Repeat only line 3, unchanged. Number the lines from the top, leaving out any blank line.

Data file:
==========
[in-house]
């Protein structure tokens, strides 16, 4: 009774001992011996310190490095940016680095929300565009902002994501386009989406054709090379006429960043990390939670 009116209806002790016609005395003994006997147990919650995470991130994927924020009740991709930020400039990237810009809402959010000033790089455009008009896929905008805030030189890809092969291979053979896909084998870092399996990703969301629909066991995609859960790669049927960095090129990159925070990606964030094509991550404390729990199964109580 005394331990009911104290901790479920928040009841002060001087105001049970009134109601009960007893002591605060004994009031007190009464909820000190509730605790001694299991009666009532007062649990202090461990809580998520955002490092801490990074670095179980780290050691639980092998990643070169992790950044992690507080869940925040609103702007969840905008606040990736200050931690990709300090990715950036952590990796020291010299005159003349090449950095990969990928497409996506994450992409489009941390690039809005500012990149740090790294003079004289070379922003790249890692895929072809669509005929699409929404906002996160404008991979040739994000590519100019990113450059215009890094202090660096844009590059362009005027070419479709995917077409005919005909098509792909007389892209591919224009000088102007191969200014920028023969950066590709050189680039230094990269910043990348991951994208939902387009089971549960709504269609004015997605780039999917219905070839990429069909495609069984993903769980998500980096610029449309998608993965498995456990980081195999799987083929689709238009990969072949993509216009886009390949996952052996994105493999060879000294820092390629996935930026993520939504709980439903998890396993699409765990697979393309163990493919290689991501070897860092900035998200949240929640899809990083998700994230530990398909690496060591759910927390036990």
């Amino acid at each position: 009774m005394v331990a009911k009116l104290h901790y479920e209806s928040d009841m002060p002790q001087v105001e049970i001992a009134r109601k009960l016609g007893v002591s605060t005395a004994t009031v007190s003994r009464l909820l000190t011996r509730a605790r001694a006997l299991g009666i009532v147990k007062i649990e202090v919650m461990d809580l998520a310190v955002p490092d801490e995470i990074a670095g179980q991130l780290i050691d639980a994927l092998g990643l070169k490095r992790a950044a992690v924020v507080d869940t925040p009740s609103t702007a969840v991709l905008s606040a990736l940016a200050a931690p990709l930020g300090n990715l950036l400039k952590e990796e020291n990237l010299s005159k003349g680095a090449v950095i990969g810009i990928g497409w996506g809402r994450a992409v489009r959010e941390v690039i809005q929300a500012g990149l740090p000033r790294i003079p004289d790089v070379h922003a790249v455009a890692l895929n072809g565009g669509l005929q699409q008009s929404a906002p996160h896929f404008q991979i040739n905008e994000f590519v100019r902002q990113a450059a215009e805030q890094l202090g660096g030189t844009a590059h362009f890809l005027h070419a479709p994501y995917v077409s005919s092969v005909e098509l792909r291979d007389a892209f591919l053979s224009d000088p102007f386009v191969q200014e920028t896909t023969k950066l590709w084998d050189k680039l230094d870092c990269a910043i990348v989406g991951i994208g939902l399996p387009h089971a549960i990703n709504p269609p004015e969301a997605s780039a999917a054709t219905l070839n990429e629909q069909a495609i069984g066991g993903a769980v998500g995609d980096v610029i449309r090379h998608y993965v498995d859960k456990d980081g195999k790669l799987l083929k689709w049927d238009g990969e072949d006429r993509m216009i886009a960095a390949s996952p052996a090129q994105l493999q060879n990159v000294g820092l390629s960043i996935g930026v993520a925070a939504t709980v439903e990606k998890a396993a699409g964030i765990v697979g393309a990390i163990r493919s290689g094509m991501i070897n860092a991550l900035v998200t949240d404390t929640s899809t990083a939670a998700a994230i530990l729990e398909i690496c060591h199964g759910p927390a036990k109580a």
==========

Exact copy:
């Amino acid at each position: 009774m005394v331990a009911k009116l104290h901790y479920e209806s928040d009841m002060p002790q001087v105001e049970i001992a009134r109601k009960l016609g007893v002591s605060t005395a004994t009031v007190s003994r009464l909820l000190t011996r509730a605790r001694a006997l299991g009666i009532v147990k007062i649990e202090v919650m461990d809580l998520a310190v955002p490092d801490e995470i990074a670095g179980q991130l780290i050691d639980a994927l092998g990643l070169k490095r992790a950044a992690v924020v507080d869940t925040p009740s609103t702007a969840v991709l905008s606040a990736l940016a200050a931690p990709l930020g300090n990715l950036l400039k952590e990796e020291n990237l010299s005159k003349g680095a090449v950095i990969g810009i990928g497409w996506g809402r994450a992409v489009r959010e941390v690039i809005q929300a500012g990149l740090p000033r790294i003079p004289d790089v070379h922003a790249v455009a890692l895929n072809g565009g669509l005929q699409q008009s929404a906002p996160h896929f404008q991979i040739n905008e994000f590519v100019r902002q990113a450059a215009e805030q890094l202090g660096g030189t844009a590059h362009f890809l005027h070419a479709p994501y995917v077409s005919s092969v005909e098509l792909r291979d007389a892209f591919l053979s224009d000088p102007f386009v191969q200014e920028t896909t023969k950066l590709w084998d050189k680039l230094d870092c990269a910043i990348v989406g991951i994208g939902l399996p387009h089971a549960i990703n709504p269609p004015e969301a997605s780039a999917a054709t219905l070839n990429e629909q069909a495609i069984g066991g993903a769980v998500g995609d980096v610029i449309r090379h998608y993965v498995d859960k456990d980081g195999k790669l799987l083929k689709w049927d238009g990969e072949d006429r993509m216009i886009a960095a390949s996952p052996a090129q994105l493999q060879n990159v000294g820092l390629s960043i996935g930026v993520a925070a939504t709980v439903e990606k998890a396993a699409g964030i765990v697979g393309a990390i163990r493919s290689g094509m991501i070897n860092a991550l900035v998200t949240d404390t929640s899809t990083a939670a998700a994230i530990l729990e398909i690496c060591h199964g759910p927390a036990k109580a």